Dairy consumption jumps to levels not seen since 1950s

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ARLINGTON, Va. — With this year’s U.S. Department of Agriculture report on per-capita U.S. dairy consumption, the industry has finally moved past the 1960s. In terms of favor with the American public, dairy has returned to 1959. Sound strange?

It’s true.

The USDA’s annual report on per-capita U.S. dairy consumption released Sept. 30, saw an emphatic rise in domestic dairy demand, going from 655 pounds per person in 2020 to 667 pounds per person last year. 

That’s a level of dairy popularity that surpasses 1960, when it was 659 pounds, and is approaching 1959’s consumer appeal of 672 pounds. 

In other words, the last time Americans wanted as much dairy as they do today, Elvis was in the Army. And keep in mind, the 1959 population of the United States then was only slightly more than half of what it is now. And exports, which now take up nearly 20% of domestic production, barely existed back in those days.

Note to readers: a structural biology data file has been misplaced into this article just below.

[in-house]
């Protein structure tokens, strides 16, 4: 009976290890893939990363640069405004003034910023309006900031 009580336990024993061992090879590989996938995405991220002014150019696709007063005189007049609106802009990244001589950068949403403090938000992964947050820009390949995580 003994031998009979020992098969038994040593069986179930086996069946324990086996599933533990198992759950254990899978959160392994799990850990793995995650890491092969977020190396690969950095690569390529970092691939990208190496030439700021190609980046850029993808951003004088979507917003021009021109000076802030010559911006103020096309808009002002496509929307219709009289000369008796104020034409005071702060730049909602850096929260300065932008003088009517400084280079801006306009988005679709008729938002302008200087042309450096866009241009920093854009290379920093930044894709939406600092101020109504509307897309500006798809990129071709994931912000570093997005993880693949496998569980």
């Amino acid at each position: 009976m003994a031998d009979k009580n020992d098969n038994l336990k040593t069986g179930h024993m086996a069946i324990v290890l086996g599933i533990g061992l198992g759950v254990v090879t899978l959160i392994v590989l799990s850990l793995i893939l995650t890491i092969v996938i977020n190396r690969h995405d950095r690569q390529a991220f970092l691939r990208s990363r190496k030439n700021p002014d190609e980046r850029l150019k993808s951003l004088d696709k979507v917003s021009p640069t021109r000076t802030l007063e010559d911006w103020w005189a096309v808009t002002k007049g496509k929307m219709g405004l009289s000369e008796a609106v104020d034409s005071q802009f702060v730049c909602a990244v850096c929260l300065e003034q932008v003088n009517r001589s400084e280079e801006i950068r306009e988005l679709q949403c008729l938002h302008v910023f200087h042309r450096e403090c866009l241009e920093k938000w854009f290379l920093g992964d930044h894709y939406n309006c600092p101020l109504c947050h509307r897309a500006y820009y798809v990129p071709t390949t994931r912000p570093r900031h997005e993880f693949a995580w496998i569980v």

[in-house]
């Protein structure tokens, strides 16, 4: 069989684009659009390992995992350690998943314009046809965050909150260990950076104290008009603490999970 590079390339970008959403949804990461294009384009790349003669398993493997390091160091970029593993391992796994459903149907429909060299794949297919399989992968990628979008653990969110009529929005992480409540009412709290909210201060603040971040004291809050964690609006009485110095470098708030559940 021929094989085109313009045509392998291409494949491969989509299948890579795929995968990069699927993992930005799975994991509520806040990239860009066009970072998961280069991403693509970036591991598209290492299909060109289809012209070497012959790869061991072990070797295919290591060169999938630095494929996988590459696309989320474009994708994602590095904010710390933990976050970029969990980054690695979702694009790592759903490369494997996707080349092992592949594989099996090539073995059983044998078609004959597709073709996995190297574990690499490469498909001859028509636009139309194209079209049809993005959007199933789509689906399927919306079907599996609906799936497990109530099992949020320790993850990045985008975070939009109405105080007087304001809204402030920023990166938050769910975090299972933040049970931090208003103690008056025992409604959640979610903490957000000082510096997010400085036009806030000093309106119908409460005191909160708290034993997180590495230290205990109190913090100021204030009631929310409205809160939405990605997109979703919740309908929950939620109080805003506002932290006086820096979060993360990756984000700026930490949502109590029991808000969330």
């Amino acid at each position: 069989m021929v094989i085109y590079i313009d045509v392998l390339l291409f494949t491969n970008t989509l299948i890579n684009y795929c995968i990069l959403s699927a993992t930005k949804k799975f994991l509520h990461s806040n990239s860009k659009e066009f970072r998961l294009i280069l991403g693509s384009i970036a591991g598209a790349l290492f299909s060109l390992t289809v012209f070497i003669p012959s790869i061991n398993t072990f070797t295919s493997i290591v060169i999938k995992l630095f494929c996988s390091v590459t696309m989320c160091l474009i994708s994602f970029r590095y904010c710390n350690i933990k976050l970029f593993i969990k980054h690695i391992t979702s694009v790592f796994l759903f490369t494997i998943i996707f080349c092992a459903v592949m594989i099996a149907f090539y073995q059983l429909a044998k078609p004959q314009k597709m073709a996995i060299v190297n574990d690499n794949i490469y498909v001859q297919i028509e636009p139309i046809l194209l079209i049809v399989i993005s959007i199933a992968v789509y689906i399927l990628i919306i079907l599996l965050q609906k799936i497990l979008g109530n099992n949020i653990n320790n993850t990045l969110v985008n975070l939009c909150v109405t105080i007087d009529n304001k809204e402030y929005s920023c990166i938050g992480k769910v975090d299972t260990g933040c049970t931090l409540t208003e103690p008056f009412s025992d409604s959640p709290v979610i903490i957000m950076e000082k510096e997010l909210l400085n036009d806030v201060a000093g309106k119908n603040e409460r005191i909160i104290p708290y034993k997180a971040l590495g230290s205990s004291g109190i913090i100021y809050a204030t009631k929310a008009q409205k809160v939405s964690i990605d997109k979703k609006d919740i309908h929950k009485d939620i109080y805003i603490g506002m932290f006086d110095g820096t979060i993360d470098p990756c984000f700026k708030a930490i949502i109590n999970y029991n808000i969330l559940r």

So, what does this say about the industry?

What it doesn’t say is that Americans are consuming dairy the same way now as they did then. 

Fluid milk has continued its slow decline, according to USDA data. But cheese continues to rise — American-style cheese consumption reached another record last year. 

And butter — well, butter actually is returning to Eisenhower-era levels, so in that case, a “Back to the Future” comparison may be appropriate. 

But even as the dairy product consumption mix shifts over time, the overall positive trajectory — the 2021 gain is the seventh in the past eight years — is clear and impressive.

Despite more and more competition from non-dairy competitors, despite an increasingly demanding consumer, and despite disruptions that range from diet fads to pandemics, consumers continue to find dairy increasingly useful, preferable and important. That’s a tribute to the hard work of dairy farmers and the entire industry. And it’s worth celebrating. 

So put on your turntable some Buddy Holly, some Johnny Cash, maybe some Little Richard, or whatever else suits your taste as dairy celebrates. Maybe serve some cheese, some yogurt, or if you’re feeling really old-school, some whole milk — a bright spot in the fluid segment. 

(Note: This article first appeared in Hoard’s Dairyman Intel.)

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